Still, he thinks another 30% of consumers "have the means to purchase an outdoor kitchen but are nervous to spend the money," Pryor said. "They will return as their confidence in the economy returns."
Through tough or good times, Bull Outdoor Products keeps the same strategy.
"We have a model and a product line that works well in all economic climates — offer a quality product, show value, stand behind the product and stay in stock," said Frank Mello, vice president of sales and marketing for Bull Outdoor Products. "It's not that complicated, but it's hard for many people to implement. We work hard at it, and our customers have rewarded us for it."
Mello predicts slow, steady growth and a continued demand for outdoor kitchens.
Judith Sisler Johnston, president of the award-winning Sisler Johnston Interior Design in Jacksonville, Fla., said the outdoor living category has become more streamlined — people are not decorating, nor spending, as elaborately.
"People want to extend their interior spaces to the outdoors, and that will continue," she said. But customers in this economy are cutting back. "They want to know what they can do for less. We tell people to reduce quantities but don't lower the quality. Remember, these things are going to be exposed to the elements. Buy pieces that are going to last."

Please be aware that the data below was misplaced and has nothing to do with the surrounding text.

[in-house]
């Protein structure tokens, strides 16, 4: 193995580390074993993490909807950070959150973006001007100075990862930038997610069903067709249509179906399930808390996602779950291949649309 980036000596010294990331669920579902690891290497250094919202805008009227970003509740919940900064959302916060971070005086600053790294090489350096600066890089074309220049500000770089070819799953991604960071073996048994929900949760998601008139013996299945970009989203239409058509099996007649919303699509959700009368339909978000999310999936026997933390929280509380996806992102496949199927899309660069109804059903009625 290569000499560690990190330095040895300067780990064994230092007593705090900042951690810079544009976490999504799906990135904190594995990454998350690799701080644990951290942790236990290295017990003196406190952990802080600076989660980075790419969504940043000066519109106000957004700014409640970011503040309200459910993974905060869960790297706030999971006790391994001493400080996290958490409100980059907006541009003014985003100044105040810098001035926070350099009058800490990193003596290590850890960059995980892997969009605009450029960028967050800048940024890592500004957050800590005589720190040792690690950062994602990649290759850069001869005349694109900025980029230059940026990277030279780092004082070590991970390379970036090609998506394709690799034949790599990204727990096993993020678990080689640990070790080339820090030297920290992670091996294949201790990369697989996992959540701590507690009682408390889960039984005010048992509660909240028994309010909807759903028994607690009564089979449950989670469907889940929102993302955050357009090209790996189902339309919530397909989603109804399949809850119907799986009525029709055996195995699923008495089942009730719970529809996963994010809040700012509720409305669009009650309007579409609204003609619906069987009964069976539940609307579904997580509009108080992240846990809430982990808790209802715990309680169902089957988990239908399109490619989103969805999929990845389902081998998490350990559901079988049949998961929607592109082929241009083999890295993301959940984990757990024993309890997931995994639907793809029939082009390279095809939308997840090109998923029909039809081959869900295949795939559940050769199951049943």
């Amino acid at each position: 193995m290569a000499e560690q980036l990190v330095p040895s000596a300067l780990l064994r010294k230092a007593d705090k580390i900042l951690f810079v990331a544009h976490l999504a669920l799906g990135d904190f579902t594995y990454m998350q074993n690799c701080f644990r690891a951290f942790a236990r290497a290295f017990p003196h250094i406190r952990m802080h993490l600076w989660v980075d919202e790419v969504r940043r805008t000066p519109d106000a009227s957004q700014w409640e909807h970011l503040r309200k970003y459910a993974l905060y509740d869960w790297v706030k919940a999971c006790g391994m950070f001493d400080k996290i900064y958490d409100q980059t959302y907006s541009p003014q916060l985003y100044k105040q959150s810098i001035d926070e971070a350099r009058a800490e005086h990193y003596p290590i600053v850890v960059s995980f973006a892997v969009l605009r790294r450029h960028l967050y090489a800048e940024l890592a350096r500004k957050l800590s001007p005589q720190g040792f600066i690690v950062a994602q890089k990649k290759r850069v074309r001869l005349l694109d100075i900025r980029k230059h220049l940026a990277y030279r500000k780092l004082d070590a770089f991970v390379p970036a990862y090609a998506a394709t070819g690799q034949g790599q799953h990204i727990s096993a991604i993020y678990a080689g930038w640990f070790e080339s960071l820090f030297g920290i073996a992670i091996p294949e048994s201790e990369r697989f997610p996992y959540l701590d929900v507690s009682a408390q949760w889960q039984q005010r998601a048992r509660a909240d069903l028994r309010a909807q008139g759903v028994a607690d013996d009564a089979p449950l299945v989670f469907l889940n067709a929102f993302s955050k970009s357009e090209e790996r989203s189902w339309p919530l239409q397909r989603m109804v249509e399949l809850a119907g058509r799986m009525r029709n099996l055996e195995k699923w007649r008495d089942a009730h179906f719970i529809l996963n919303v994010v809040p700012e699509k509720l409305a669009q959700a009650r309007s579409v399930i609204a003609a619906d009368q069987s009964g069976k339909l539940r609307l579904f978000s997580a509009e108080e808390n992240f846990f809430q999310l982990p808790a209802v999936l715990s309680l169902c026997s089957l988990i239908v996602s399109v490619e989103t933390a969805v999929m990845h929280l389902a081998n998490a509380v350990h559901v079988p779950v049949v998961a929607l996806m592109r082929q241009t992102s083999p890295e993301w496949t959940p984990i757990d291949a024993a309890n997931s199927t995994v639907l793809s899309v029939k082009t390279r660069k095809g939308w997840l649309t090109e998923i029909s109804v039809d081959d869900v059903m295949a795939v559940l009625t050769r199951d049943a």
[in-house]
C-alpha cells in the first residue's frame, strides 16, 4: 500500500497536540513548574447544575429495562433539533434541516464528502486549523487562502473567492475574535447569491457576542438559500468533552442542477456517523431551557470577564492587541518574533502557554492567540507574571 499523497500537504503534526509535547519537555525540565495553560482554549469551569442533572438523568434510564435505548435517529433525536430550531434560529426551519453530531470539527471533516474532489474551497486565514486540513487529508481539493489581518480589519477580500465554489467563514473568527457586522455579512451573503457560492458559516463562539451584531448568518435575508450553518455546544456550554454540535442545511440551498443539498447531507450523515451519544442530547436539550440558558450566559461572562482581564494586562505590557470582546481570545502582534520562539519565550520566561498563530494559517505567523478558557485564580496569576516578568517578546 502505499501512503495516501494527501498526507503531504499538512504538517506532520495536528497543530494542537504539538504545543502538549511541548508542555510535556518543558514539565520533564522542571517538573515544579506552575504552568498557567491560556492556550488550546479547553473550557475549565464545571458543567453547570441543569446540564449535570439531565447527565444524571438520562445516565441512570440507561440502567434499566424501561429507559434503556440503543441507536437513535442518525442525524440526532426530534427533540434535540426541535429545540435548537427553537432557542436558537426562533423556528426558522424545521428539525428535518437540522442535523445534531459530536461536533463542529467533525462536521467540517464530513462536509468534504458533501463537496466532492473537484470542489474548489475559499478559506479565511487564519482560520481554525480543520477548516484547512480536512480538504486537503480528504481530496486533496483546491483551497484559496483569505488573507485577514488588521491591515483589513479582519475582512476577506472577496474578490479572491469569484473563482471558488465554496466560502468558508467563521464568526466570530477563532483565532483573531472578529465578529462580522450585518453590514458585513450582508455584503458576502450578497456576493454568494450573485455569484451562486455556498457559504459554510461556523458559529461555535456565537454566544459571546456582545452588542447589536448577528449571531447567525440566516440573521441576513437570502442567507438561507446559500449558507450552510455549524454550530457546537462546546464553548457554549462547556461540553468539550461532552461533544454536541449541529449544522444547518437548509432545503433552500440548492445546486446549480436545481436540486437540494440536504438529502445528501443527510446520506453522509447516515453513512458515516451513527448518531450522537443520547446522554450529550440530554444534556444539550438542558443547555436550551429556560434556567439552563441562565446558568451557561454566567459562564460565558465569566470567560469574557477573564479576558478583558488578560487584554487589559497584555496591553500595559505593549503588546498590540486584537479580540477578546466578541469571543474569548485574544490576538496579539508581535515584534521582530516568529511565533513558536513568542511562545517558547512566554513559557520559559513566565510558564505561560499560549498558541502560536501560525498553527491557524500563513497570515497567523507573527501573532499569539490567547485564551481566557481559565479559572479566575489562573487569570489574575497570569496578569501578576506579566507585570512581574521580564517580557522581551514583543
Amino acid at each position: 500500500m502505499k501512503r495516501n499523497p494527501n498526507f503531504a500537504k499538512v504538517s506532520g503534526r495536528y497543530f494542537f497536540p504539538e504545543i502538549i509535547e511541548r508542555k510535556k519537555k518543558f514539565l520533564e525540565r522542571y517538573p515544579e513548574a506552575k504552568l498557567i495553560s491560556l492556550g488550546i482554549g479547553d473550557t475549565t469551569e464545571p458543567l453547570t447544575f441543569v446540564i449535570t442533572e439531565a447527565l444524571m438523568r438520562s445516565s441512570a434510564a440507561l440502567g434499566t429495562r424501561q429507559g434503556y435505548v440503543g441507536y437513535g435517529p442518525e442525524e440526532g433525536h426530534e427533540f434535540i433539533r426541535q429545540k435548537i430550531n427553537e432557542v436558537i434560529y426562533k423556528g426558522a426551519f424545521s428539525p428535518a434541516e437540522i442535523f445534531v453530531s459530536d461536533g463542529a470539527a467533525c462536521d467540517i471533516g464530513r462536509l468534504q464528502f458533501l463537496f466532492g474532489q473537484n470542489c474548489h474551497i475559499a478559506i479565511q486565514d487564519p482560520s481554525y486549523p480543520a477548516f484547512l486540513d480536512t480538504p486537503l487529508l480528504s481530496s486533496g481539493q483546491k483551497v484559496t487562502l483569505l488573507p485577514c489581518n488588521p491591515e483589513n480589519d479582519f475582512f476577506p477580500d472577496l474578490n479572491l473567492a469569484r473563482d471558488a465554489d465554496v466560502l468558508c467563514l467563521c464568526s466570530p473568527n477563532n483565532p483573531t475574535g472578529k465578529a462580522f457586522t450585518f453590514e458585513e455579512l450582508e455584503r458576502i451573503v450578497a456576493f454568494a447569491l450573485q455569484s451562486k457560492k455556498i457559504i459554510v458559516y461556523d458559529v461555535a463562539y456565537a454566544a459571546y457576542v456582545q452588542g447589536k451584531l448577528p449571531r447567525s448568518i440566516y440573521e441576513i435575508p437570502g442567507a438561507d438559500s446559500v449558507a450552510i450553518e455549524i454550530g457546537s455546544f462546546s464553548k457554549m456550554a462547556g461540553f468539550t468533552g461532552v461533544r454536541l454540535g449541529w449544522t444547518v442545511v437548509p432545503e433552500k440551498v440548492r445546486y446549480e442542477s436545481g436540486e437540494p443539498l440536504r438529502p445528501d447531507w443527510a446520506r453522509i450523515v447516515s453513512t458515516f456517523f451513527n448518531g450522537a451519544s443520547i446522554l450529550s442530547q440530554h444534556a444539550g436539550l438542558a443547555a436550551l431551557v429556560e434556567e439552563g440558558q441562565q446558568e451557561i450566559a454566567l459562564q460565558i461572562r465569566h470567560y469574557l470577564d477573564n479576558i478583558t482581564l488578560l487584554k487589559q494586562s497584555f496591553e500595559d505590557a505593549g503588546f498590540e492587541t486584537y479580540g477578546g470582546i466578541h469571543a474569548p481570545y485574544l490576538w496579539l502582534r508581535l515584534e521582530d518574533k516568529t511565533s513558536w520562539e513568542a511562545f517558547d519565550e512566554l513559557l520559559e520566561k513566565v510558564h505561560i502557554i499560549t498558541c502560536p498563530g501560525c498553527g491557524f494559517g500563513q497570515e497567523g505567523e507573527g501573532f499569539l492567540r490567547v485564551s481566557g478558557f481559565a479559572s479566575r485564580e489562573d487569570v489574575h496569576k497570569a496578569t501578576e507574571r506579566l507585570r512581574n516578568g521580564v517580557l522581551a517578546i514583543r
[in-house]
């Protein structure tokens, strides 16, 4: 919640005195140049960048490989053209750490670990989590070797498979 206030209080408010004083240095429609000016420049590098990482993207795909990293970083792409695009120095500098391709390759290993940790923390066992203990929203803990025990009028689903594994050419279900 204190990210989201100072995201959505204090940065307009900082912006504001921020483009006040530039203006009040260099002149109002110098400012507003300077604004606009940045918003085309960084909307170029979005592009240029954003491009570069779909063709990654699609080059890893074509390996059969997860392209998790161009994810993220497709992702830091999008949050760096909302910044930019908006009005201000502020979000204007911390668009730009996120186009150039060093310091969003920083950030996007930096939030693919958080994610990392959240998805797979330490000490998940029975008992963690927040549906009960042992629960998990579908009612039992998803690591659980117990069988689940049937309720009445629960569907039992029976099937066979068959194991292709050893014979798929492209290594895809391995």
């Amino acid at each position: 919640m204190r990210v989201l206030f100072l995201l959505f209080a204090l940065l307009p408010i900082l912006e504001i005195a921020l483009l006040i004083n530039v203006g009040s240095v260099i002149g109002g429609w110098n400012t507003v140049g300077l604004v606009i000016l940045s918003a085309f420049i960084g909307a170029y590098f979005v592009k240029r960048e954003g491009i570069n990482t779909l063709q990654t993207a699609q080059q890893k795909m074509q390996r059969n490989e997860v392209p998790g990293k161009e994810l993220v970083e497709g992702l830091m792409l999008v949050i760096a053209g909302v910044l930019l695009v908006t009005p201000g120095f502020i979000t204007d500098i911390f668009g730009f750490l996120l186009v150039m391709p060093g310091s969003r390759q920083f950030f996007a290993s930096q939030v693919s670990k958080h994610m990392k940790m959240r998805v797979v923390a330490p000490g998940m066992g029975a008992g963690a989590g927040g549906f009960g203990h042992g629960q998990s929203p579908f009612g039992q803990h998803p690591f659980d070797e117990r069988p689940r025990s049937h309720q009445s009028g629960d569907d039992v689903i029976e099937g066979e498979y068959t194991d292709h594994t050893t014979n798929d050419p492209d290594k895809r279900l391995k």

Jerry Ponzo of Back Yard Dream said outdoor kitchens are a good investment.
"You can build these outdoor areas for less than adding onto your house," he said, "and your property taxes will not be raised."
For manufacturers, survival has been worthy of admiration, he said.
"Like any other construction trade, [the recession] has weeded out the unstable companies," Ponzo said. "You're dealing with a company surviving the worst economy since the Great Depression. This has to say something about the company being able to survive and continue in such down times."
Poised to have product ready when pent-up demand is released, companies have a bevy of new products. For example, Cook Number Grills including a black porcelain model and updated technologies from The Outdoor GreatRoom Company; a completely redesigned 26-piece cabinet line and next-generation Outdoor Pizza Oven in spring 2010 from Kalamazoo Outdoor Gourmet, and the Oasis Modular Island Series from Napoleon in which customers design their island configuration choosing from one of 14 different grills. Back Yard Dream is combining water and fire together as one unit, while Weber Grills will debut an upscale version of the Weber One-Touch charcoal grill plus new accessories, colors and a wood-burning fireplace in 2010.
DCS by Fisher & Paykel is redesigning its Liberty Collection. In January, Bull Outdoor Products begins stocking a new East Coast distribution center with its entire line to reduce shipping costs and lead times. This month, Cal Spas introduces the Cape Cod, a hybrid between a fireplace, fire pit and support column.
Pryor of Twin Eagles noted the multiple appeals of outdoor kitchens. "There is nothing better than to get everyone together and have a comfortable place to hang out," he said. "Next, it adds value to your home. And it is another way for people to express themselves and personalize their homes. It's like a game room. No rules, no standards, no limits — just what you want to express."
Tiny Girl, Big Dream